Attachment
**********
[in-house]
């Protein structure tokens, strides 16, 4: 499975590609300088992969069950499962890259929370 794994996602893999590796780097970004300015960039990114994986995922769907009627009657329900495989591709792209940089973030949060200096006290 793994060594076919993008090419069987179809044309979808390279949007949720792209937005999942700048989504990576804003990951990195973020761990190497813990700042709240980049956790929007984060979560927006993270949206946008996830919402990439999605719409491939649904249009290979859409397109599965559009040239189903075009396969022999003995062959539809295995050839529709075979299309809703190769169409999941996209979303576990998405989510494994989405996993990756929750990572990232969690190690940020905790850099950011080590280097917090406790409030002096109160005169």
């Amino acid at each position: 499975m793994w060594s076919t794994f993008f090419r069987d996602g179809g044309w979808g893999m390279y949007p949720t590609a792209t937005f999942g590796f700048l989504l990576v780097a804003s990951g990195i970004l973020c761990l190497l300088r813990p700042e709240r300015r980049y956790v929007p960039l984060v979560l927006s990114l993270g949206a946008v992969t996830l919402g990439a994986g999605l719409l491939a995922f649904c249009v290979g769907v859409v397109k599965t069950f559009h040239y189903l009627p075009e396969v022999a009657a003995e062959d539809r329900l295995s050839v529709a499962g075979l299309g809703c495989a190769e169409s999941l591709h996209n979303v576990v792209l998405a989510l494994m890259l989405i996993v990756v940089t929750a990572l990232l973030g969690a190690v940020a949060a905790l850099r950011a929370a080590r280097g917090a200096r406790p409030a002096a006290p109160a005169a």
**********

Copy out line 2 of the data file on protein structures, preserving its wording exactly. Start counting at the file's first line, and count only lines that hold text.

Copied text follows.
């Protein structure tokens, strides 16, 4: 499975590609300088992969069950499962890259929370 794994996602893999590796780097970004300015960039990114994986995922769907009627009657329900495989591709792209940089973030949060200096006290 793994060594076919993008090419069987179809044309979808390279949007949720792209937005999942700048989504990576804003990951990195973020761990190497813990700042709240980049956790929007984060979560927006993270949206946008996830919402990439999605719409491939649904249009290979859409397109599965559009040239189903075009396969022999003995062959539809295995050839529709075979299309809703190769169409999941996209979303576990998405989510494994989405996993990756929750990572990232969690190690940020905790850099950011080590280097917090406790409030002096109160005169």